The US government is building a task force prepared to interdict and repatriate Haitians who try to flee their devastated island. So far, there are no indications of any mass migration, though a photo of a crowded Haitian ferry touched off concern in south Florida last month after the earthquake.
Department of Homeland Security Secretary Janet Napolitano set up a task force two days after the Jan. 12 earthquake to hedge against the possibility that Haitians would attempt to leave the island for the US, in search of food, water, and shelter. Over the past week or so, officials have been assembling the unit at a site in Miami and can mobilize it if needed, says Lt. Cmdr. Chris O’Neil, a spokesman for the US Coast Guard.
The US announced last month that any Haitians who attempt to leave the island for the US without proper documentation would be repatriated. No such mass migration has occurred, nor, so far, are there indications that it might.
South Floridians had braced for such a possibility after a photograph surfaced last month showing Haitians crowded onto a ferry and possibly headed to the US. The image turned out to have caused false alarm, but it did point up the worry that with hundreds of thousands of Haitians affected by the quake, the US would have to prepare a plan.
In fact, there have been only two incidents since the earthquake in which migrants were intercepted: one in Nassau, Bahamas, where a boatload of 54 Haitian migrants were discovered, and another near the island of Turks and Caicos, where marine police intercepted a boat with about 122 Haitians. That number is about average for a normal period, and US officials themselves have not seen any migrations since the earthquake, according to O’Neil.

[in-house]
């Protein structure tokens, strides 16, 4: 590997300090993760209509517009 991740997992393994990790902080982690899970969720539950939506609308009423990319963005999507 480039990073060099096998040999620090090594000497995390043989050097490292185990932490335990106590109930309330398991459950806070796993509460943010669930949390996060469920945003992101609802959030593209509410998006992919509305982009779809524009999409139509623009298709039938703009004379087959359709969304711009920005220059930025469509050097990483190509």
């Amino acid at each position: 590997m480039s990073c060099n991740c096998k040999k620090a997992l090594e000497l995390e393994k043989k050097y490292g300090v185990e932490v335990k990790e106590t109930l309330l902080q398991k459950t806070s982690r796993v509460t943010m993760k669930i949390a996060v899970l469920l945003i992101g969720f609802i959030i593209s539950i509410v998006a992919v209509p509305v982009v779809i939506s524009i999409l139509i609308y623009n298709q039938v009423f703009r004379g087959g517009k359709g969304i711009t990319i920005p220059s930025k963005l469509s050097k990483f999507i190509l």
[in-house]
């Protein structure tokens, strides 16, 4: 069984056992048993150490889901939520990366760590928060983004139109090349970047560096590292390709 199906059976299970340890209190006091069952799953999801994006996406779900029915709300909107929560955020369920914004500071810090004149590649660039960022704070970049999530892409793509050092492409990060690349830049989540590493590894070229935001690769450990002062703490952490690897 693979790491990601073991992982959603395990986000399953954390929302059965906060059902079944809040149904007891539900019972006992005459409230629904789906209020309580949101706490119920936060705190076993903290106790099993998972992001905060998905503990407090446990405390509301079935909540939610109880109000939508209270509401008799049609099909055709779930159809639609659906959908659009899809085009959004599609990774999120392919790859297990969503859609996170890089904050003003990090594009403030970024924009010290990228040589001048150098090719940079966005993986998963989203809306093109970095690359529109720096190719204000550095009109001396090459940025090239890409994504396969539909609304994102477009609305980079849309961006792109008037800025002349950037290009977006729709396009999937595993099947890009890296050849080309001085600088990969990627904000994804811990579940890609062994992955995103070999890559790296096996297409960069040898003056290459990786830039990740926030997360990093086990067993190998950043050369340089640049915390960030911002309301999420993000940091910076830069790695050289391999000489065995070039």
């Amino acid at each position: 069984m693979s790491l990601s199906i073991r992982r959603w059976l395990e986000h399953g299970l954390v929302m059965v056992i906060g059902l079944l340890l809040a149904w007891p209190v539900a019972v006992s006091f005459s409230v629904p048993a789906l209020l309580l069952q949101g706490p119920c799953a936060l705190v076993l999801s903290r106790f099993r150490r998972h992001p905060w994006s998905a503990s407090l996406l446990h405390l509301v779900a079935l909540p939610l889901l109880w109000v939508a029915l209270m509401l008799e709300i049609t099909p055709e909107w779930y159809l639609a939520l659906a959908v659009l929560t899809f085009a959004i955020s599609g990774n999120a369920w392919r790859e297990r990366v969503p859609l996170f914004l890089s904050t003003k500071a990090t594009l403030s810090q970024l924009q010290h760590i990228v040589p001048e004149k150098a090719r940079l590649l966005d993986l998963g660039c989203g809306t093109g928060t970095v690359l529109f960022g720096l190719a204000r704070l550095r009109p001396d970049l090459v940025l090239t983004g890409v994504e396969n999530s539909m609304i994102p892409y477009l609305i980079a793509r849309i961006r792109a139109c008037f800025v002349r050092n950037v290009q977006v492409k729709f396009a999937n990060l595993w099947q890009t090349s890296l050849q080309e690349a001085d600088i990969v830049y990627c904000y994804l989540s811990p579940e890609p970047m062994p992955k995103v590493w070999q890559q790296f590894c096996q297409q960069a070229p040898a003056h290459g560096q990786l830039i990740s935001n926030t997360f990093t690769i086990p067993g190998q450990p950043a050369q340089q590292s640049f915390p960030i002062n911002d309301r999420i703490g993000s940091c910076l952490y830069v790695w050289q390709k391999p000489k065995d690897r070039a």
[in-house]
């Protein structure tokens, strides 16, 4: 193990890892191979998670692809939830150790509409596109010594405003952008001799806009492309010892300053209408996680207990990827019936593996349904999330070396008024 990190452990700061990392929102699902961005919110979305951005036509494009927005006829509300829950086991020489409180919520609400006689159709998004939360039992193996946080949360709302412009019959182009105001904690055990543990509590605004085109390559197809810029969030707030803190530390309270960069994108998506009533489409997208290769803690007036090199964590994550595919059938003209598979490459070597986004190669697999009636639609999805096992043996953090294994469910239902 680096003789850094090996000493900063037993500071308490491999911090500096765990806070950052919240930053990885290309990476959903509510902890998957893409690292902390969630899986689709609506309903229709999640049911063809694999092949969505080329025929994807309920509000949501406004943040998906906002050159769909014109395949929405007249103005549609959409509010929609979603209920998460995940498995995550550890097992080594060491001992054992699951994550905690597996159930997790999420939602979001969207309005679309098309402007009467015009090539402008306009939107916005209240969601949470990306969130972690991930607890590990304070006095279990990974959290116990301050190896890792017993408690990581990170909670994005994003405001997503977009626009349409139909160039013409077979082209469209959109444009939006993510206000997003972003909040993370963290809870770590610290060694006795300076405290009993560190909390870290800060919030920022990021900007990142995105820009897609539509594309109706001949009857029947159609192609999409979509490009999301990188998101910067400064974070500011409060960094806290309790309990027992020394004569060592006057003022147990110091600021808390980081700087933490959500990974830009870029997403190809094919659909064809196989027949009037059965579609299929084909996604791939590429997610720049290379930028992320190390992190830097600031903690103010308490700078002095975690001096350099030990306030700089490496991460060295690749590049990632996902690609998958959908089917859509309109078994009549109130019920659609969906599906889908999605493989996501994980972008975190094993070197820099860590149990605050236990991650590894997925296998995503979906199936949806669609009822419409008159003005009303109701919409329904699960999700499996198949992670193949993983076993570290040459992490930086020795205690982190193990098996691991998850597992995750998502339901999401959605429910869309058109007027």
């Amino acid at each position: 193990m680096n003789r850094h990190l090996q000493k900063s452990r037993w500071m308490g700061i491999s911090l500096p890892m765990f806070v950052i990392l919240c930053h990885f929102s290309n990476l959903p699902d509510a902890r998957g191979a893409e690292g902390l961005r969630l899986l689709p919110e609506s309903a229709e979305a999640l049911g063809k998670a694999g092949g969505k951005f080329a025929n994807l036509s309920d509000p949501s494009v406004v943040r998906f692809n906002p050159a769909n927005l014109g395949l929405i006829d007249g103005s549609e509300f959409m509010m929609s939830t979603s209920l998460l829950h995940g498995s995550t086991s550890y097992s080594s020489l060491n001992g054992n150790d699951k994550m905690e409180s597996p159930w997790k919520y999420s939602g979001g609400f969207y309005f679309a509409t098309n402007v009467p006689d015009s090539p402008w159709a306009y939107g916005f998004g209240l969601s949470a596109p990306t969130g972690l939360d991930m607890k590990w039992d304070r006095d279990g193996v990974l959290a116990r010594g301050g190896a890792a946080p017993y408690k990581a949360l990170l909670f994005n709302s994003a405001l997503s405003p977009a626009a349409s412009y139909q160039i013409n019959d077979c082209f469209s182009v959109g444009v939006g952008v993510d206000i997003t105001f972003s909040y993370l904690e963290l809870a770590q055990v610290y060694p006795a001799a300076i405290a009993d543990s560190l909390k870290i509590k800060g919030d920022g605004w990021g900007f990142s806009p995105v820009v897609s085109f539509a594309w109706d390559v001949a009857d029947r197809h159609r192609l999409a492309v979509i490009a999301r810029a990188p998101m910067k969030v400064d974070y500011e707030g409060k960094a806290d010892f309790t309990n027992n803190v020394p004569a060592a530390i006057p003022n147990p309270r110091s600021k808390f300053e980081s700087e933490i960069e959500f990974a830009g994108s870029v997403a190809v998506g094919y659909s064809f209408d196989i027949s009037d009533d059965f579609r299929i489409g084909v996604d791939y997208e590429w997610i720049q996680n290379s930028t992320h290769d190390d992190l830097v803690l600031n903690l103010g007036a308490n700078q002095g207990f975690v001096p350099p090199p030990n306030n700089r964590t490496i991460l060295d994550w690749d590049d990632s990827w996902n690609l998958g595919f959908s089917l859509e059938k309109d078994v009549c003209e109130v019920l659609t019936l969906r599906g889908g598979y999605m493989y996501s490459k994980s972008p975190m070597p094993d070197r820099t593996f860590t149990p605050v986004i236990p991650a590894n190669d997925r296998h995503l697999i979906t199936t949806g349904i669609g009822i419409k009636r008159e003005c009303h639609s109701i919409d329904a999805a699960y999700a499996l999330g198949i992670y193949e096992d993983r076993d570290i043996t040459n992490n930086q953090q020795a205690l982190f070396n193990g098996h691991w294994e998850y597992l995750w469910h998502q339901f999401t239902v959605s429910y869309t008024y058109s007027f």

American ships have not sealed off Haiti to prevent a mass migration. But in what has been dubbed Operation Vigilant Sentry, US officials are monitoring Haitian waters carefully, with four Coast Guard cutters off the shore and another on the lookout for skiffs or ferries that could be taking Haitians the short distance to the Florida coast. Others are conducting routine monitoring of smuggling routes.
“We don’t want the bad guys to think we left the back door open because we are so focused on operations in Haiti,” O’Neil says.
Should Haitians try to leave their island nation en masse, US officials could activate what’s called the “mass migration plan.” Put together by Homeland Security officials in 2004, it triggers legal authorities for local and federal agencies. Among other things, it allows the Defense Department to deploy ships to the region to hold hundreds of migrants at sea before they are repatriated.
The mass migration plan has never been implemented, but a task force has prepared for the possibility several times, O’Neil says, including during the transition in power in Cuba from Fidel Castro to his brother Raul in 2006. US officials also prepared for a migration from Haiti in 1994, when President Jean-Bertrand Aristide returned to power, and about 1,000 Haitians were intercepted and repatriated.
Although there are no protections for undocumented Haitians who attempt to leave their island, those who are already in the US have received temporary protection for 18 months.
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